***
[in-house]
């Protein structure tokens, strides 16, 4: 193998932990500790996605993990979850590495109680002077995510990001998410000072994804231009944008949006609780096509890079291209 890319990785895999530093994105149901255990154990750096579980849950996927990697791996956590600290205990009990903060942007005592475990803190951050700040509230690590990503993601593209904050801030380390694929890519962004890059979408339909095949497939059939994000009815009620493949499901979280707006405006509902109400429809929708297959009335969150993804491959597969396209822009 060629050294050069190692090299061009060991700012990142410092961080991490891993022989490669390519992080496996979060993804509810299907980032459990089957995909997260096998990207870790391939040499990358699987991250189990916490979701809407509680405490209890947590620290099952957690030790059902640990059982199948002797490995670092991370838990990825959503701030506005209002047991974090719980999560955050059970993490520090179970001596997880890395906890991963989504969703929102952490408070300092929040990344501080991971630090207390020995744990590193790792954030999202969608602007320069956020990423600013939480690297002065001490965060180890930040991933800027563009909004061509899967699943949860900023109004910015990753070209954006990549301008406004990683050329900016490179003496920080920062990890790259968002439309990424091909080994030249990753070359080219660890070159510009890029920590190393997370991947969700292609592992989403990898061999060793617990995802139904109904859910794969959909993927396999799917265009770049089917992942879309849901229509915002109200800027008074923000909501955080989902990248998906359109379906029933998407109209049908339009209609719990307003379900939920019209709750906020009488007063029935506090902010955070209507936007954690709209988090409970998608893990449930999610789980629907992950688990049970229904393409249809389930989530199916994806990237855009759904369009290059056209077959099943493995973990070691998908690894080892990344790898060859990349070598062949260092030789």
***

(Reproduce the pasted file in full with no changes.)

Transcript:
[in-house]
């Protein structure tokens, strides 16, 4: 193998932990500790996605993990979850590495109680002077995510990001998410000072994804231009944008949006609780096509890079291209 890319990785895999530093994105149901255990154990750096579980849950996927990697791996956590600290205990009990903060942007005592475990803190951050700040509230690590990503993601593209904050801030380390694929890519962004890059979408339909095949497939059939994000009815009620493949499901979280707006405006509902109400429809929708297959009335969150993804491959597969396209822009 060629050294050069190692090299061009060991700012990142410092961080991490891993022989490669390519992080496996979060993804509810299907980032459990089957995909997260096998990207870790391939040499990358699987991250189990916490979701809407509680405490209890947590620290099952957690030790059902640990059982199948002797490995670092991370838990990825959503701030506005209002047991974090719980999560955050059970993490520090179970001596997880890395906890991963989504969703929102952490408070300092929040990344501080991971630090207390020995744990590193790792954030999202969608602007320069956020990423600013939480690297002065001490965060180890930040991933800027563009909004061509899967699943949860900023109004910015990753070209954006990549301008406004990683050329900016490179003496920080920062990890790259968002439309990424091909080994030249990753070359080219660890070159510009890029920590190393997370991947969700292609592992989403990898061999060793617990995802139904109904859910794969959909993927396999799917265009770049089917992942879309849901229509915002109200800027008074923000909501955080989902990248998906359109379906029933998407109209049908339009209609719990307003379900939920019209709750906020009488007063029935506090902010955070209507936007954690709209988090409970998608893990449930999610789980629907992950688990049970229904393409249809389930989530199916994806990237855009759904369009290059056209077959099943493995973990070691998908690894080892990344790898060859990349070598062949260092030789």